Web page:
The Shoreline Greenway Trail at Hammonasset Beach State Park is one of 15 trails participating in a study intended to help the state, trail organizations and towns better understand who’s using trails and why, what economic impact trails have on their communities, what amenities users want, and how trails can be most soundly built and maintained. IMG_9027 Crop for SGT

Information from the Connecticut Trail Census, which will be conducted through the end of 2017, will be made public. It is expected to provide trail advocates with data to help promote the value of trails in their communities.

Data is being collected around the clock by an infrared counter at Hammonasset, with analysis done in waves throughout the year. A team of trained SGT volunteers is assisting the project by monitoring and calibrating the counter and by conducting face-to-face surveys on the trail. The raw data collected to date suggests that the Hammonasset section of the Shoreline Greenway Trail is one of the most heavily used in the state.

The sites participating are all paved or crushed stone, multi-use trails. They were chosen for the program based on their leadership, volunteer participation, ability to administer counters and collect data, connections to other trails and amenities, trail length, and demonstration of how trail managers plan to use and communicate the data collected.

The census is being conducted in a partnership involving the Connecticut Greenways Council; Naugatuck Valley Council of Governments; UConn College of Agriculture, Health and Natural Resources’ Department of Extension and the Center for Land Use Education and Research; and the Connecticut Department of Energy and Environmental Protection.

If you’d like to be part of the project, especially by helping conduct on-site user surveys, contact Ginny Raff, chairperson of the Shoreline Greenway Trail’s Madison team.

Annual Meeting Highlights New Haven Connections

New Haven City Engineer Giovanni Zinn speaking at the Shoreline Greenway Trail annual meeting in May.

New Haven City Engineer Giovanni Zinn speaking at Shoreline Greenway Trail’s annual meeting in May.

Shoreline Greenway Trail held its 2017 annual meeting on May 5 at the Tabor Lutheran Church in Branford. Unfortunately, heavy rains cancelled a planned walk of the Tabor property, where we expect to complete our next section of Branford trail, but we were pleased to have an excellent turnout for the meeting itself.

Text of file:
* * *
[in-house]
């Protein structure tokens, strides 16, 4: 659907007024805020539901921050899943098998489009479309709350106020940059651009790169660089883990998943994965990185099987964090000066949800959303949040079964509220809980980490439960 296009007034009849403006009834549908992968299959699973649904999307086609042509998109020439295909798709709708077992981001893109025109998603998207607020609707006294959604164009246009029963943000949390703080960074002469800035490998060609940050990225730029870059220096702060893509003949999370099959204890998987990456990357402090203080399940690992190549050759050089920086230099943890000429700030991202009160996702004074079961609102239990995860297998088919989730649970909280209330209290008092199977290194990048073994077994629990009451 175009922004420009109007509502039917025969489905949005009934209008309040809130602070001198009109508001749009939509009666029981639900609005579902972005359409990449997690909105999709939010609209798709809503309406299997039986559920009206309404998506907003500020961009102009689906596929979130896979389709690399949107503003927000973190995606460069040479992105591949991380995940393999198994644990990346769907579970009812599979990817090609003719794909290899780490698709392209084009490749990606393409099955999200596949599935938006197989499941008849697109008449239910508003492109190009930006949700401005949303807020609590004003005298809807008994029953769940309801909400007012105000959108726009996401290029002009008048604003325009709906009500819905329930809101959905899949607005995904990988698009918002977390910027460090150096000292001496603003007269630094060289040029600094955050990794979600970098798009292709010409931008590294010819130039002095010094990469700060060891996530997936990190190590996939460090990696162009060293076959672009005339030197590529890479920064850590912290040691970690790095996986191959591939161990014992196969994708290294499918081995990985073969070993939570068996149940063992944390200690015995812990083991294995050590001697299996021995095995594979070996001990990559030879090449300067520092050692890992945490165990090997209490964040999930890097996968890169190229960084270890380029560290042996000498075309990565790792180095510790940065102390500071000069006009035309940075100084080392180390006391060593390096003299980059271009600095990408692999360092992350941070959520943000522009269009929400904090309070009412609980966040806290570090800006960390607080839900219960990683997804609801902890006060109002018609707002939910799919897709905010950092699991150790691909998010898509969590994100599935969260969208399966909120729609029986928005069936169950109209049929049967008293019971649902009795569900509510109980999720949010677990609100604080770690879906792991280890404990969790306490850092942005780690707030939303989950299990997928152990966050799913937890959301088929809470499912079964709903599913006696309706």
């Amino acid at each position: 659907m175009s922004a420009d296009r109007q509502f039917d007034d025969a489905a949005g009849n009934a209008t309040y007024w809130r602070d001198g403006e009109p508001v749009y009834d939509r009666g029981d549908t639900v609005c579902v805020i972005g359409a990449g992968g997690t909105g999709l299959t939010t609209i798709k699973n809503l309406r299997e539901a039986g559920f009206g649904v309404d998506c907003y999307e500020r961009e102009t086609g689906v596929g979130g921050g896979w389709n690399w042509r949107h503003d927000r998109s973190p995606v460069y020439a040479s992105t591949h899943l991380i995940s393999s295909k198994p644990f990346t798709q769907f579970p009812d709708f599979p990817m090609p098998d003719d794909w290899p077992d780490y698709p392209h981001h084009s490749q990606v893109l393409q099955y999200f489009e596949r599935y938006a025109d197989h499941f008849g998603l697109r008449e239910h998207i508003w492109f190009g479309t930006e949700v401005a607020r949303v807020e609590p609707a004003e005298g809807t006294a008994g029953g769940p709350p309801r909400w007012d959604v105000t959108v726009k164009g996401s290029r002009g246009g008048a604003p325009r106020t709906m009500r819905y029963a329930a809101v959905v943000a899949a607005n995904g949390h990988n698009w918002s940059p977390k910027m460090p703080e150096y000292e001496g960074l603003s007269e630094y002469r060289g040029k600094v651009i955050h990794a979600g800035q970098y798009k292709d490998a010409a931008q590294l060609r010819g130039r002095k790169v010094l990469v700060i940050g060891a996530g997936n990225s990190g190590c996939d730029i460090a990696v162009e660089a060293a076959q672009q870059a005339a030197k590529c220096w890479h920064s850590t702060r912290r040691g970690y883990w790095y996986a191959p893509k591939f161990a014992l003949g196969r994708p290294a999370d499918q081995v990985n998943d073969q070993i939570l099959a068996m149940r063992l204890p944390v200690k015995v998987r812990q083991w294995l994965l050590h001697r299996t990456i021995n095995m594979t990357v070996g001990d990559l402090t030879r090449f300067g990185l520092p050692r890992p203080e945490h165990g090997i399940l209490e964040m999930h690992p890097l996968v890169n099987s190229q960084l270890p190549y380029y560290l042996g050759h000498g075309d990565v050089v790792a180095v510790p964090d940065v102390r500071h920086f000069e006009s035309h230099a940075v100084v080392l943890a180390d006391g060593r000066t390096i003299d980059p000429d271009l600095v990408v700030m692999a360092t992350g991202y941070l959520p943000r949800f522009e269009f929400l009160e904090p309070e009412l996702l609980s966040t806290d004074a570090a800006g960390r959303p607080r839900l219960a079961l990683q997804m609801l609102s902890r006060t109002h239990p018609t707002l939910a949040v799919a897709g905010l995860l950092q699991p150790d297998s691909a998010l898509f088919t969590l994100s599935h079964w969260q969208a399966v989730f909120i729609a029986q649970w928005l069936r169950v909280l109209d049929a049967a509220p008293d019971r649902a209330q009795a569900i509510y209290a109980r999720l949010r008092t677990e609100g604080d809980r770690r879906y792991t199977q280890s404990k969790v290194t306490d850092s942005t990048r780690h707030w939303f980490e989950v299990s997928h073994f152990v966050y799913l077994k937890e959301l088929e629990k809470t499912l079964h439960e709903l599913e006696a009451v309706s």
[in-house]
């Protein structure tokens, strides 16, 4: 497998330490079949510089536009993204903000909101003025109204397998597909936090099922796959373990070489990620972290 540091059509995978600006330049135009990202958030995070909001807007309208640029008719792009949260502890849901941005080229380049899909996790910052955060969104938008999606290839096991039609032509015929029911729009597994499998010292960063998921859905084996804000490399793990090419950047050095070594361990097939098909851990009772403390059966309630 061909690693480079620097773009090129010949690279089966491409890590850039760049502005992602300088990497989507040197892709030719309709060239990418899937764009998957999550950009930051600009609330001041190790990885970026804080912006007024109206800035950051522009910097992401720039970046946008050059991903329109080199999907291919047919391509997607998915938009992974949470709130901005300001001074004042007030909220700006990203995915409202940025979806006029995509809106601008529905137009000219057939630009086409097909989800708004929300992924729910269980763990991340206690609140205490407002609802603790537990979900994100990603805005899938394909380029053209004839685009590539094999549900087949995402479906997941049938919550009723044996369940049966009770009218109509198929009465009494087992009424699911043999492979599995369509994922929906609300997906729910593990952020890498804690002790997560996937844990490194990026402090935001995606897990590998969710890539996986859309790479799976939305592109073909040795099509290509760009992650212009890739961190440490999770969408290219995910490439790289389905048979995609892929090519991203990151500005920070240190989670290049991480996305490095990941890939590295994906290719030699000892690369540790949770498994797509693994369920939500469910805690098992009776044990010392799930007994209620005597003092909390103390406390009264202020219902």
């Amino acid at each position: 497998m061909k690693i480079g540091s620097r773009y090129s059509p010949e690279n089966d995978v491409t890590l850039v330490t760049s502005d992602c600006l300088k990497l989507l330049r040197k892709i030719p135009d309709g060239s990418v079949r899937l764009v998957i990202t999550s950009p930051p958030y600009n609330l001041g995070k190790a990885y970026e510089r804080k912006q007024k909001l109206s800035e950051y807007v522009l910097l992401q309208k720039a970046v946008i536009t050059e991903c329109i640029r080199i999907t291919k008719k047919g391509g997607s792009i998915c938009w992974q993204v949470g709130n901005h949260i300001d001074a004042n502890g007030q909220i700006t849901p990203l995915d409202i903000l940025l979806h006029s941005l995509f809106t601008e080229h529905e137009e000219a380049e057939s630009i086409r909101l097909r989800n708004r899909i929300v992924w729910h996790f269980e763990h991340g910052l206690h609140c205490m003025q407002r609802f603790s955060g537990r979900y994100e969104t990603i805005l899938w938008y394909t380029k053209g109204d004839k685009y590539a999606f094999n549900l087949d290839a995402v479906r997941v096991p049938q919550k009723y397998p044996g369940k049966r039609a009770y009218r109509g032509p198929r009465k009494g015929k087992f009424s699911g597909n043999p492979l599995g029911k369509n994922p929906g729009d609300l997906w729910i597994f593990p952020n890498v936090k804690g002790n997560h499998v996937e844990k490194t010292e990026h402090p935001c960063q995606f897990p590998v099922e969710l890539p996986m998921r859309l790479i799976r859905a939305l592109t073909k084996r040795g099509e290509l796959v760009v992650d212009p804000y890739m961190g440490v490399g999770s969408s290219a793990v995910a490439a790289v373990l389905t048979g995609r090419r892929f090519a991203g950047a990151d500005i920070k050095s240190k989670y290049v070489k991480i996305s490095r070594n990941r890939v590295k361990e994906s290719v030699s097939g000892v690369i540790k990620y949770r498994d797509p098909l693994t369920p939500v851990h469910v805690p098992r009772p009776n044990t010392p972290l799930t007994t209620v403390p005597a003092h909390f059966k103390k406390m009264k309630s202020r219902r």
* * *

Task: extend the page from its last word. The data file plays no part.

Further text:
We were especially gratified that Branford First Selectman Jamie Cosgrove and Branford Parks and Recreation Director Alex Paluzzi attended.

            A brief formal meeting to elect members of our Board for 2017-2018 was followed by a presentation by New Haven City Engineer Giovanni Zinn. Zinn discussed the successful effort to make New Haven a Bicycle-Friendly Community (it currently has Bronze-level certification) along with the benefits and possibilities inherent in connecting the Shoreline Greenway Trail with New Haven’s network of bike routes, the Farmington Canal Heritage Greenway and the East Coast Greenway.

            Working in partnership with Zinn and the city, SGT plans to extend its trail into the heart of New Haven. We previously had planned Lighthouse Point Park to be the trail’s western terminus.

            Zinn has been New Haven’s city engineer since 2014 and has led or participated in many projects focused on sustainable and livable infrastructure. He has encouraged alternative transportation (including walking and cycling), promoted green building principles and worked to reduce the city’s carbon footprint through aggressive energy reduction.

            After Zinn’s presentation, attendees enjoyed refreshments and good conversation. It was a great evening!